Category Archives: Fitness

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Running in Bratislava

One of the joys I find in travel is running or cycling in new places. Since starting my current job, I’ve been able to run or cycle in the UK, Slovakia, Austria, Hungary, the Balearics, Switzerland, and France, mostly along routes that were either intrinsically scenic or interesting because of their novelty. I was recently in Slovakia for meetings and was able to knock out a couple of runs in Zilina, but I also had the opportunity to run in Bratislava. 

Let me start with a few simple facts:

  1. One does not simply fly into Žilina. There are basically two ways to get there: fly into Vienna and drive, or fly into Krakow and drive. Both routes have their charms, but the Vienna route is a little shorter and much flatter, meaning it’s better when there is ice, snow, or rain. You wouldn’t think that’s a concern in May, but it snowed the day I arrived in country; I just routinely go through Vienna. The drive takes about 3 hours.
  2. Bratislava is only about 30mi from Vienna, and you drive right through it on the way to Žilina. 
  3. If you’re going back to the US from Vienna, all the flights leave in the early morning.

That means that I will normally have a full day of meetings, drive back to Vienna in the evening, stay at the airport, and then fly home the next morning. On this particular trip, I’d planned to get my last day’s workout in by running around the Žilina dam, but then it occurred to me that I could run in Vienna instead, as even with the drive I’d still arrive well before daylight. Then it hit me: I could run in Bratislava instead. 

A little research led me to this route, the “Bratislava Promenádna”. This is a simple loop that starts on the north bank of the Danube and runs to the west, then crosses the Lafranconi bridge to the west, which takes you to the south bank. You then run to the Apollo Bridge and cross back to the north bank. This looked like a good route to try, so I threw on my running clothes, jumped in my rental car, and drove to Bratislava with a vague idea of where I needed to go— none of the running route maps I had said anything about where to park or exactly where the route started.

A bit of driving around led me to a big shopping complex called the Eurovea that has ample parking, restrooms, and beer (more on that later). I parked there, then walked around the outside a bit until I found the river and the path adjoining it. I started running east, towards the Apollo, where I found this handy sign showing the actual route. Turns out I was running the “wrong” way, so I turned around and headed west again.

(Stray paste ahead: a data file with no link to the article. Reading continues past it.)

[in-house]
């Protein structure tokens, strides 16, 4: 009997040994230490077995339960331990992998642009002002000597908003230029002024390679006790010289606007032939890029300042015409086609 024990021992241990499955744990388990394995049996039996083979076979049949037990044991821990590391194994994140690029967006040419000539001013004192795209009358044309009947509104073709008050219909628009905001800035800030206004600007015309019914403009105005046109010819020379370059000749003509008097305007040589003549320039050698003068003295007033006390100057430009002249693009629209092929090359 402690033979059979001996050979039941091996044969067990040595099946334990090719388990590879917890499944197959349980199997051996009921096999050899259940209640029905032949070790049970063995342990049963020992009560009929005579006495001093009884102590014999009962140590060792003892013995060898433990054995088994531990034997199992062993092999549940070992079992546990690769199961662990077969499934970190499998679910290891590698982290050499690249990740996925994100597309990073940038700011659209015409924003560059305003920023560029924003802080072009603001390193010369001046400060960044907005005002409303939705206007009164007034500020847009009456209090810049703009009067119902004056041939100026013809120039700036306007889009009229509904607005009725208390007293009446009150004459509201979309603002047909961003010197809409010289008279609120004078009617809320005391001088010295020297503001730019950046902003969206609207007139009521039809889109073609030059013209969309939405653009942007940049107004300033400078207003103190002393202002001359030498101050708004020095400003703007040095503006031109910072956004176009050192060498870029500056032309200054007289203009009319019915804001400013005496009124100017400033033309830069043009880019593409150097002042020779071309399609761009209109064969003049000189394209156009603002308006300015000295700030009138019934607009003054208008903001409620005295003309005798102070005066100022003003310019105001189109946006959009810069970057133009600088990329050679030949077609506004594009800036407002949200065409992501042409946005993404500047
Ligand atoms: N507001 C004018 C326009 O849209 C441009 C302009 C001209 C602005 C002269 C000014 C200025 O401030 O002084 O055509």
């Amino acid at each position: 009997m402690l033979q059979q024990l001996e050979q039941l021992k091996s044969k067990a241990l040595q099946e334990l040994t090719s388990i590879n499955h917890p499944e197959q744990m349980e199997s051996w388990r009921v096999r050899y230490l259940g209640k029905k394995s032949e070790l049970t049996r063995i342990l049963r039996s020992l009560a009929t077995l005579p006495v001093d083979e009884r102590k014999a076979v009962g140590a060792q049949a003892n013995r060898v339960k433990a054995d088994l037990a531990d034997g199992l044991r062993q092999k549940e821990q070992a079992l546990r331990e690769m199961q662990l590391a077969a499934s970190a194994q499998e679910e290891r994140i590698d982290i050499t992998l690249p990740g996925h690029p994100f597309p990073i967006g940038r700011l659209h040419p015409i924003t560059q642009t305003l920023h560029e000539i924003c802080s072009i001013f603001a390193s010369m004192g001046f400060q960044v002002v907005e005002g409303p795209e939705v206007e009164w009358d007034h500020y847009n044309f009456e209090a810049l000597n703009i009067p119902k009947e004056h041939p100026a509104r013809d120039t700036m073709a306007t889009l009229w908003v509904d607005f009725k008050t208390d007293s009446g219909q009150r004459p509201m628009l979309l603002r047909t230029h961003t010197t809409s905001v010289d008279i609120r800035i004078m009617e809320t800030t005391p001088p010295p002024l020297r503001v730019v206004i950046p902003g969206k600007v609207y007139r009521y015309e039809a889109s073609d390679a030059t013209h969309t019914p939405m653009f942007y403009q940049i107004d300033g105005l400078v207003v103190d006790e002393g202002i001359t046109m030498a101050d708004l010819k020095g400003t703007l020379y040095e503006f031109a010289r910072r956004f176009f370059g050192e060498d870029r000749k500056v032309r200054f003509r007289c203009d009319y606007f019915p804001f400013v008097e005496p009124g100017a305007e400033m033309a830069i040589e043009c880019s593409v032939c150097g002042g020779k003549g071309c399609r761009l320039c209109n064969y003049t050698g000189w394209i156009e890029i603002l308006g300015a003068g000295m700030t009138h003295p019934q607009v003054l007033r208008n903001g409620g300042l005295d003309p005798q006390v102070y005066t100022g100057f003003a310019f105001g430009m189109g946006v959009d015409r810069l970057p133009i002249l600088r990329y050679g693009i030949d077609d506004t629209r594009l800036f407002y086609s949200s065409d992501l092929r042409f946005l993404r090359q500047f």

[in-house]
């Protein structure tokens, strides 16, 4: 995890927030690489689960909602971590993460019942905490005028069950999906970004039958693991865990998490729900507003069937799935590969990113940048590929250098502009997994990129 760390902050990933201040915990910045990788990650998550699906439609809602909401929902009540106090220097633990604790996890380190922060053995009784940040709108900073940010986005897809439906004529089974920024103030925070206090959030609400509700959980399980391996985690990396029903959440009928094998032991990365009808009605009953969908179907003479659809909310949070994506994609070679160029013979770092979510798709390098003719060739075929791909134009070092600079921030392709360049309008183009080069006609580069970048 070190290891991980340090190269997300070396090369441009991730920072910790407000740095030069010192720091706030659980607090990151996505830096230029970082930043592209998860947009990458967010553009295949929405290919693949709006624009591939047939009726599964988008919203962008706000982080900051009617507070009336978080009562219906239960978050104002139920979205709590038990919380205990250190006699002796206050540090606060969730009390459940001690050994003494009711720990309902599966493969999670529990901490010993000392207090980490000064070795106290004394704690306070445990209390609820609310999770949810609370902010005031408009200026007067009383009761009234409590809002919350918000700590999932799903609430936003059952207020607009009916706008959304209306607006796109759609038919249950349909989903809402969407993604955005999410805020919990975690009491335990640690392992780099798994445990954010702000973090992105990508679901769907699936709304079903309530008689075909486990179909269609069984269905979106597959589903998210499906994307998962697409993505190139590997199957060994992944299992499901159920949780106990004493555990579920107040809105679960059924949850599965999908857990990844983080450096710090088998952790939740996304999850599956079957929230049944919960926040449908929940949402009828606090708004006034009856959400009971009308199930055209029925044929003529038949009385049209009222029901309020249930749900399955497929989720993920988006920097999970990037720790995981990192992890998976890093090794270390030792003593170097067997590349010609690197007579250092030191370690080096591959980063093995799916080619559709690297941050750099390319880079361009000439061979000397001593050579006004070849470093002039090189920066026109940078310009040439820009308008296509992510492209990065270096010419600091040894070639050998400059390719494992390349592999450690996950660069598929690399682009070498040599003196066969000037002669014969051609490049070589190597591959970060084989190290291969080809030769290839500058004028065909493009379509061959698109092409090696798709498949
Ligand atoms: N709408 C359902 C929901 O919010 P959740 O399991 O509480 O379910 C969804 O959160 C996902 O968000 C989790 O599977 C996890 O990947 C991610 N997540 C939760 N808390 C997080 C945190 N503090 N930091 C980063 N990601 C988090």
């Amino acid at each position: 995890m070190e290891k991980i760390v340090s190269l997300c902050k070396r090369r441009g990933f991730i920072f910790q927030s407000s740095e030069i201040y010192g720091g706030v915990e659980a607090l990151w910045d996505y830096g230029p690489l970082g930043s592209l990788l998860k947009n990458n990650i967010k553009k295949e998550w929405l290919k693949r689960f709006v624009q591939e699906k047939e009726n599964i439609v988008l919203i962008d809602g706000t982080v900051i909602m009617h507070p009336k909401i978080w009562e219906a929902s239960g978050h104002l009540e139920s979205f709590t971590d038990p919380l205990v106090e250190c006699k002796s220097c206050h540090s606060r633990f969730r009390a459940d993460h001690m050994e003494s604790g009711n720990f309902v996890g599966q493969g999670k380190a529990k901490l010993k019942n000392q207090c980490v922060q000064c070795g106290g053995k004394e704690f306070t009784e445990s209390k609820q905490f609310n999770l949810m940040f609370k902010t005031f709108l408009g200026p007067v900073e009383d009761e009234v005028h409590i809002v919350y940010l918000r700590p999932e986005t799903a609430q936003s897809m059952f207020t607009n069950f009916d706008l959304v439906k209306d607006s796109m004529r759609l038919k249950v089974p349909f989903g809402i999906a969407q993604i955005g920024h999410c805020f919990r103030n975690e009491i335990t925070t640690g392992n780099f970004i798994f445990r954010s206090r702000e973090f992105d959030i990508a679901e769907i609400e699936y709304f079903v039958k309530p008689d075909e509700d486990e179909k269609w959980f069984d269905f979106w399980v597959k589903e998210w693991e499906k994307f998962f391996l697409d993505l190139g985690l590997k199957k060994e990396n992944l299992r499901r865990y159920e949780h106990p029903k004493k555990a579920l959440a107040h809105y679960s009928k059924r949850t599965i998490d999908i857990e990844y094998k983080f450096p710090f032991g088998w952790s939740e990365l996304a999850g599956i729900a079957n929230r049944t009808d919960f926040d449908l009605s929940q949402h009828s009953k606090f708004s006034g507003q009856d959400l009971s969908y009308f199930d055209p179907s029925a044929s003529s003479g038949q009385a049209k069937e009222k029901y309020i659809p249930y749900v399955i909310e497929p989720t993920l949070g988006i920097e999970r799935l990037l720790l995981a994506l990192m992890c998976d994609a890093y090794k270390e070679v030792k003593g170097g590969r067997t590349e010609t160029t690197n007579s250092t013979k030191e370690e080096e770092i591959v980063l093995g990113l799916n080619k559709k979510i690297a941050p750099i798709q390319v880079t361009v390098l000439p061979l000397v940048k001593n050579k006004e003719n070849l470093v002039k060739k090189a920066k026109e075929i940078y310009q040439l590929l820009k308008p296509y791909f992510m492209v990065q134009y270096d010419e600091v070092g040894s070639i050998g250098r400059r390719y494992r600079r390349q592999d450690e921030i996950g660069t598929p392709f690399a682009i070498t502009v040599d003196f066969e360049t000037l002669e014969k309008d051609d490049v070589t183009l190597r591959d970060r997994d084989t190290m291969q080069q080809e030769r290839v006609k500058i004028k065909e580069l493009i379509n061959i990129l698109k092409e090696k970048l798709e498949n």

Promenádna sign

I only wanted to run about 5 miles, so I decided not to go all the way to the Lafranconi bridge. Instead, I ran to the bridge with the Bratislava UFO:

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Crossing that bridge put me out right near the Sad Janka park; the whole south bank is wooded and features some very pleasant and green trails. I could have detoured through the park, but I like running alongside the water whenever possible, so that’s what I did instead. (In retrospect I wish I’d gone through the park; it’s actually the oldest public park in central Europe!) There are lots of river barges moored along both banks; some are fancy cruise ship or dinner boats, while others aren’t. 

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As I approached the Apollo bridge, I very quickly figured out that I was going to be way short of 5 miles. Luckily there’s a cycling trail that continues further to the east, although it diverges from the river. Slovakia is plentifully supplied with all sorts of riding paths; this one was nicely paved and quite busy with runners, cyclists, and even a few rollerbladers. The area at the foot of the bridge is 1.3Km from the starting point of the loop, so with a little mental math I was able to figure out how long I needed to stay on the cycle path. Along the route I saw this cool painting on a bridge abutment.

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Coming back westbound, I climbed the footpath onto the Apollo Bridge, which is the newest and fanciest (and busiest!) of the four Bratislava bridges. 

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I had a fantastic view of the setting sun off to the west as I ran across, and I stopped to get a closeup of the Bratislava plaque on the bridge arch. I’m not sure if it’s officially a landmark or not, but it should be.